Saturday, February 01, 2020

HOWTO: Environment Sensors in the Home

[ it has been a while since I had something to write about; this is something I feel can help others ]

We have a large aquarium at home, and last year a leak occurred in one of the pumps in the equipment space below. Water overflow the catch-bucket and flowed into our walls. We ended up with some water damage. Never fun.

I recall a friend of mine had a pipe leak in his condo, while he was out of town. The management company called him about the water flowing out from under his door. He signed into his in-condo camera system and saw a "shimmer" on the floor -- completely covered with water. Checking his NetAtmo device, he saw (belatedly) the jump in humidity within his condo. That humidity jump gave me an idea that I should monitor the humidity in the aquarium equipment space, and alert us when it got "too high".

While I could put together something with the DHT22 sensors that I have laying around, I wanted something more turnkey. This post will describe the overall system that I assembled, using mostly off-the-shelf, and one small service that I wrote. These were installed onto an Ubuntu 16.04 server in my house, and should work on any Unix-ish server (I don't know the portability of the components to Windows).

In short, the major components:

TeHyBug Sensor

I bought the TeHyBug Mini, but Oleg makes a variety of sensors based on what environmental measurements you want to make, and whether your application will be indoor or outdoor. These are small devices powered by battery, or by a standard USB charger. There are a variety of options that you can select, and shipped from Germany to Texas in a single week. A friend has emailed Oleg, and reports that he is quite responsive and helpful.

In "configuration mode", the TeHyBug presents a nice web interface with all the configuration options. It supports several mechanisms to report environment data, and I configured it to send its data via MQTT to my server. I was able to specify the format of the payload, enabling me to keep it tight, and easy to parse. I only have a single sensor, but I can imagine needing to get a bit more general if you load up on a large variety of sensors and applications.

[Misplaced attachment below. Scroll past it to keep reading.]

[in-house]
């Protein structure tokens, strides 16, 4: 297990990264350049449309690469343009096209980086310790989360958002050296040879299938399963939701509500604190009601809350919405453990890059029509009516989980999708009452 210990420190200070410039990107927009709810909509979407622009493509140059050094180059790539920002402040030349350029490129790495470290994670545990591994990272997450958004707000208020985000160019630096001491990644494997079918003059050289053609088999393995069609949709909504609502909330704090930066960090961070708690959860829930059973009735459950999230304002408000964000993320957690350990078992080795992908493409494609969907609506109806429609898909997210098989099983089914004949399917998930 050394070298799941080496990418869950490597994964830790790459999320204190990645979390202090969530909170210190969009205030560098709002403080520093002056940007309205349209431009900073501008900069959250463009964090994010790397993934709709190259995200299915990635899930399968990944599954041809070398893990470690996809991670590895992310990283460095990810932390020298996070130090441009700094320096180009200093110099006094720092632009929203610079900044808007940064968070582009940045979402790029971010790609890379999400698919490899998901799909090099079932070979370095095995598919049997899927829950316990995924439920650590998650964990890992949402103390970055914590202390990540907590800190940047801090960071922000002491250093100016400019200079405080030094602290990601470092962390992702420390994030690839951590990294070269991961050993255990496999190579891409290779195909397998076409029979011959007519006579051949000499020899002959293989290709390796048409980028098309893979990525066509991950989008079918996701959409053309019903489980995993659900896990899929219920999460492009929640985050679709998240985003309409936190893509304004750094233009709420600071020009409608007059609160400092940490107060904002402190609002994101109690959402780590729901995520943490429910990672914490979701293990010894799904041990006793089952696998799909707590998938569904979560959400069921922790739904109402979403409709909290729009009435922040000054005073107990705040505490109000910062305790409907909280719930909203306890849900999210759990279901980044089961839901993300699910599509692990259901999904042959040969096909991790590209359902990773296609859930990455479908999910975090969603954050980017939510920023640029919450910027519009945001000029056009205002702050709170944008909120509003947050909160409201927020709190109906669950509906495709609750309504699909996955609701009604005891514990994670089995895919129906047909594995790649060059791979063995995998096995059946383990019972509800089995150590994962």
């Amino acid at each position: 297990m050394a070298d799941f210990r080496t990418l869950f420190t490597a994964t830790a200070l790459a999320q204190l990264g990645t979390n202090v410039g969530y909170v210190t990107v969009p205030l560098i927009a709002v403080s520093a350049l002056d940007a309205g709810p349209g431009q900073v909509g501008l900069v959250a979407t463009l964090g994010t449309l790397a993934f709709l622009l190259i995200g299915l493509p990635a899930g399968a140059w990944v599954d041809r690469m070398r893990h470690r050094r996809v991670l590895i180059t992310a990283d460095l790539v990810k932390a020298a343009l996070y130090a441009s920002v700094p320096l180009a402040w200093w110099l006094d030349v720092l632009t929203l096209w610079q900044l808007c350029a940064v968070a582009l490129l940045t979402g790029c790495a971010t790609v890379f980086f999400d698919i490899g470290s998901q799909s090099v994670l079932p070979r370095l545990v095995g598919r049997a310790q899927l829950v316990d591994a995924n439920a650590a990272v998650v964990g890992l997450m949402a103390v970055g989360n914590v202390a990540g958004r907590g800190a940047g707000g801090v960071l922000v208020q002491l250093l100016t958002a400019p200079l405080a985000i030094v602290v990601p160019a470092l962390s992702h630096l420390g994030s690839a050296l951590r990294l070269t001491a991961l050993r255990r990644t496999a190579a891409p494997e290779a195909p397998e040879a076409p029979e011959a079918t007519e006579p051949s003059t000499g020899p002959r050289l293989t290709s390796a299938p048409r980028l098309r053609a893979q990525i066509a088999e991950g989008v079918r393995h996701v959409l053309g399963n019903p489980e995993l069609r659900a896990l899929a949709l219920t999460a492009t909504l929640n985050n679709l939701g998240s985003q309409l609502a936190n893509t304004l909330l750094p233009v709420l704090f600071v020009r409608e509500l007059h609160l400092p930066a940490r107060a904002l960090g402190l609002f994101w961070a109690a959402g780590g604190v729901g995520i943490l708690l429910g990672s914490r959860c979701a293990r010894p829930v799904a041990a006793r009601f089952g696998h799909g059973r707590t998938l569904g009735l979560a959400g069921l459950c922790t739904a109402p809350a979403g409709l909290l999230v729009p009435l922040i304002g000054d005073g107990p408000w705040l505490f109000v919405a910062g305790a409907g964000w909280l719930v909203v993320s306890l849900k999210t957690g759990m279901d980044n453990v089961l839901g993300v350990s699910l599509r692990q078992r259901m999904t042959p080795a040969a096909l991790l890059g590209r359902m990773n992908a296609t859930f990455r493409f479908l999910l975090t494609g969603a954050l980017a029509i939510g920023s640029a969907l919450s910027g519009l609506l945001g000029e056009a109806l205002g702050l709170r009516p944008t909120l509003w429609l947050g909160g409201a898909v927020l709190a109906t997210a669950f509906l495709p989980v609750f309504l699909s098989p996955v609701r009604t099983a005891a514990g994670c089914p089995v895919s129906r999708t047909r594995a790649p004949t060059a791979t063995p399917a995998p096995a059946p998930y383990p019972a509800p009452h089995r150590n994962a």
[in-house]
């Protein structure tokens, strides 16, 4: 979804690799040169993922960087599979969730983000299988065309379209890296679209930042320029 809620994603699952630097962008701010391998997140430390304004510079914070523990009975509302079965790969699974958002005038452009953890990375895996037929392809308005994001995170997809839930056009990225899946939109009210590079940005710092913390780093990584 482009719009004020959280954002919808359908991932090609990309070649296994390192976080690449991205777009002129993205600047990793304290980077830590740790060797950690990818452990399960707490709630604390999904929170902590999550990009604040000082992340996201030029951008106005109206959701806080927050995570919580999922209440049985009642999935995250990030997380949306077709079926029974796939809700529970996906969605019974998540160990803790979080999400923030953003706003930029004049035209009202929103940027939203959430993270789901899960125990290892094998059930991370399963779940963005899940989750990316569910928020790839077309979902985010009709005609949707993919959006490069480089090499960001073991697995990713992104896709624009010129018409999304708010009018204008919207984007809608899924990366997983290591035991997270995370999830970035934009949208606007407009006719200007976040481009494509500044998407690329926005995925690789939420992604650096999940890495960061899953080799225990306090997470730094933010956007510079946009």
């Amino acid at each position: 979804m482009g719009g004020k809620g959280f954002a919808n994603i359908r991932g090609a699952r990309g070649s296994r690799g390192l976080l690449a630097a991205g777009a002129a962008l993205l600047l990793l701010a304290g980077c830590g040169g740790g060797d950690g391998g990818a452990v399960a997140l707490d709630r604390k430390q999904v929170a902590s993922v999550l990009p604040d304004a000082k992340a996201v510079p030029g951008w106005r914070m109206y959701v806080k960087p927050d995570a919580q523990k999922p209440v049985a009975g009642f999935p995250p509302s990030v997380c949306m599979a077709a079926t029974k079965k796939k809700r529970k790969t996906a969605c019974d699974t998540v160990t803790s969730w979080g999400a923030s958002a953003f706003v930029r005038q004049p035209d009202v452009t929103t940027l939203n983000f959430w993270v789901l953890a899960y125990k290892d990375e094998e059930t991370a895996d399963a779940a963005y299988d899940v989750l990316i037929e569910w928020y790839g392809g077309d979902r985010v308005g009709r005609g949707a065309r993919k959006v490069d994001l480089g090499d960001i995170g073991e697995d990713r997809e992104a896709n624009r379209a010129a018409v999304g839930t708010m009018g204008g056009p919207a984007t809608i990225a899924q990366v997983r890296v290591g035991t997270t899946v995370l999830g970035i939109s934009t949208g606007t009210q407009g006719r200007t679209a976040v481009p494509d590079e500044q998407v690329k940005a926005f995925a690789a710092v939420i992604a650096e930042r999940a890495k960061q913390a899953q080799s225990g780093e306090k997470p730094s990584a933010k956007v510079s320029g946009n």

Mosquitto MQTT Broker

This is a simple pub/sub system. Data arrives from the TeHyBug to a particular "topic", and delivered to all connected clients that are subscribed. There isn't much to do here, except install the software.


This is a high-performance, hugely-scalable time-series database. The website says it can intake millions of samples per second. Yikes. Total overkill for my needs, but it has a simple Python API (see below), and the Grafana frontend knows how to connect to it. Turnkey.

I ended up having to create a username/password because Grafana requires such. Before I started the Grafana setup, I was able to place the MQTT data right into InfluxDB without needing to specify a user. So, just go ahead and create one (I used the Python API to do it; there is a command-line tool for doing stuff like this, but I never installed it).

Bridge Service

This is where I needed to dig in further. Data arrives at the mosquitto MQTT broker, and goes nowhere. There must be a client subscribed to the topic, for the data to move any further. It looks like "Telegraf" may be a package to move samples from MQTT into InfluxDB, but that seemed very complicated.

There were a couple Python examples that I found, to move samples, but I didn't like them. I wanted a configuration file, I wanted it to run as a service, and I needed to handle my specific data and InfluxDB measurement samples/format.

The resulting code for the bridge is located in my OSS repository. It includes a systemd service file, and an example config file. It simply hangs around, waiting for samples to arrive, and shoves them into InfluxDB. Easy peasy.


This part was quite a bit more complicated. There is a Grafana package within the Ubuntu 16.04 package repository. That was my mistake. Way too old. I switched to use the package repository, and installed the stable version from that. Attaching it to InfluxDB was easy, once I did that.

Then I wrestled with configuring a dashboard, but that's just user education. After reading some documentation, and some Q&A on the web, I was able to get the graph I wanted:

My next step is to hook up an alert on the Humidity, and it looks like Grafana has plenty of options.


I hope this helps. The TeHyBug is an affordable, turnkey solution. But you can imagine data from many IoT devices, such as an Arduino, an RPi, a Particle device, and others. Each of these delivering data to the MQTT broker. The rest of the solution would be the same from there, with minor tweaks in the Bridge to deal with parsing the MQTT payloads.

Saturday, November 19, 2016

PSA: Redbud Custom Homes

Most of my recent posts have been technology-related, but for this ... I'm throwing back to something a bit more personal. This is a Public Service Announcement (PSA) to provide my opinion (and my wife's) on the Austin-area builder named Redbud Custom Homes (and its owner Michael Alwan). In short: we think they suck more horribly than any other business that we've ever interacted with.